I was the safety office at my first squadron and at the NARF test facility. Yes, you could say the pilot demonstrated some poor headwork there. The behavior in the Navy is called "Flathatting." The result, if you don't die, is permanent loss of flight status, if not court marshal. There is no exception, no excuses, no do over. It is really clear in OPNAV regs. The reason for the harsh punishment is it is more a disease and it is incurable. Folks who do it, will do it again until they kill themselves or somebody else. This is based on long running statistics.
Now this will sound very politically incorrect, but it is unfortunately true. My first squadron VR-24, had the first group of female Naval Aviators. Most where fine, but a few where hopeless. They didn't apply any standards, either size, or qualifications to the first group. If they couldn't master a task, like instrument flying, you had to keep training them, and training them and training them. We had one that could never pass an instrument check, almost twenty check rides, never passed. We had another, we shall just use her first name, Suzanne. She was one of the first female graduates of the Naval Academy. Now she had no problems with the flying, was of proper size and physical strength. She had a fatal flaw, she was extremely arrogant and quite the show off. She earned the nickname, "Catwoman" due the way and amount of makeup she wore flying. Anyhow, there is a pretty strict rule about flying formation with passengers on board or un-breifed formation. Well she liked to do both. The time I wrote her up on it nearly cost me my commission, heavy heat from DC. Women do no evil and suffer no consequence or you are an evil woman hating male bigot. Well that message had barely cooled off, when Suzanne collided with her boyfriend's aircraft in an almost exact repeat of what I had cited before, killing all 22 people on board both. First accident in my squadron in 22 years. Funny, that disciplinary letter disappeared from my service jacket within 48 hours and was never mentioned from then on.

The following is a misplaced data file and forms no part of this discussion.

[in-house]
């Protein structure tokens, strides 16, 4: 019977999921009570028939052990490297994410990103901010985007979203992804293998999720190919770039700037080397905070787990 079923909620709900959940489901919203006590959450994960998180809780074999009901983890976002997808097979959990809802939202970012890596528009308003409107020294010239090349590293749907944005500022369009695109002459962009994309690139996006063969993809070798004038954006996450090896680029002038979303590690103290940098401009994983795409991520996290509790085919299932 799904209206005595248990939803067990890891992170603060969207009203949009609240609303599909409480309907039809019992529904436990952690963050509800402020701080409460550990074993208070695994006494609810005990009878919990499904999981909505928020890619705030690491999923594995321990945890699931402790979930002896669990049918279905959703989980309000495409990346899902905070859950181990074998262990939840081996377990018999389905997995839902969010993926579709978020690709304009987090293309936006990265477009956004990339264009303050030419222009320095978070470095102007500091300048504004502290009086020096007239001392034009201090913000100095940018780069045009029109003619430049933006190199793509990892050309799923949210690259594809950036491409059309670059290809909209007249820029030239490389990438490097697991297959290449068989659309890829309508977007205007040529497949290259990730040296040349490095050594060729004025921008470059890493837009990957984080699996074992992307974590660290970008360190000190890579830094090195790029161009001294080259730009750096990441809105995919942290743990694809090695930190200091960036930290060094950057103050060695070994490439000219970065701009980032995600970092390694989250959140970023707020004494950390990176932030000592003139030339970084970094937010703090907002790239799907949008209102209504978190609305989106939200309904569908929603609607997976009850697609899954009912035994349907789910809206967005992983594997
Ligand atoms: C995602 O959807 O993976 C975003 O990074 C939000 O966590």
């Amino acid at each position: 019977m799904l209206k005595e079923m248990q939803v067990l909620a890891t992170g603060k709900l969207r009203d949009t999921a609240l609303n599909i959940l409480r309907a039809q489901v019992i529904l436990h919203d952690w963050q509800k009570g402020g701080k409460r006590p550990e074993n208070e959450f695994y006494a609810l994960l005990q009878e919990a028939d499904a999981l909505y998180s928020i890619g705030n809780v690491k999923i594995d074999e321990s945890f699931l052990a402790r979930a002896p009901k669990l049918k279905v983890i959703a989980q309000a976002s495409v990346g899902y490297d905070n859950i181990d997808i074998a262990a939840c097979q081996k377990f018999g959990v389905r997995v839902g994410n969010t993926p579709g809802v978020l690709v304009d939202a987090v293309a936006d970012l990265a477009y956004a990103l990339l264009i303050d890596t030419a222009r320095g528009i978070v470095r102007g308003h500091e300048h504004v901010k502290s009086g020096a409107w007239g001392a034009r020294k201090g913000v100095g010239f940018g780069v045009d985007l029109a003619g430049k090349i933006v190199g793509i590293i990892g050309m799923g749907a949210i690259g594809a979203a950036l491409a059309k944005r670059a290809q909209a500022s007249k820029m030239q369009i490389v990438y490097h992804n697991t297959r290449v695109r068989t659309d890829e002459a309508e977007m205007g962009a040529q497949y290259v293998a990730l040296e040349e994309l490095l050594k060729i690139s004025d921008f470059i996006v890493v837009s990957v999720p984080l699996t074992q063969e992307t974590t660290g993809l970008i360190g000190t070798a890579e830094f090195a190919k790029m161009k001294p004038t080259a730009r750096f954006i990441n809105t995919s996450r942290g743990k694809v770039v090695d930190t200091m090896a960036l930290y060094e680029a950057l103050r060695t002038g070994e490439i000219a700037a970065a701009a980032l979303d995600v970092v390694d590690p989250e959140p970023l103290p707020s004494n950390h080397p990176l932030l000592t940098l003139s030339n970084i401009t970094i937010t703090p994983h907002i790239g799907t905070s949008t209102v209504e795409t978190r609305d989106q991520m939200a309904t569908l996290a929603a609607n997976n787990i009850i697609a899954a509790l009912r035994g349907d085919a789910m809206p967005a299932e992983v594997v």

It was really sad, I lost some really good friends there, and it basically ruined it for qualified and excellent female Naval Aviators from then on. They always had to prove they where not there because of some PC agenda.
Back to the Army Helo pilot. I know the Army has similar rules to that of the Navy. I'll put it like a skipper did waiting for one of his pilots that did a gear up takeoff(!) from Rota Spain (really dumb). The captain of the carrier asked if the pilot was hurt? The skipper replied "not yet!"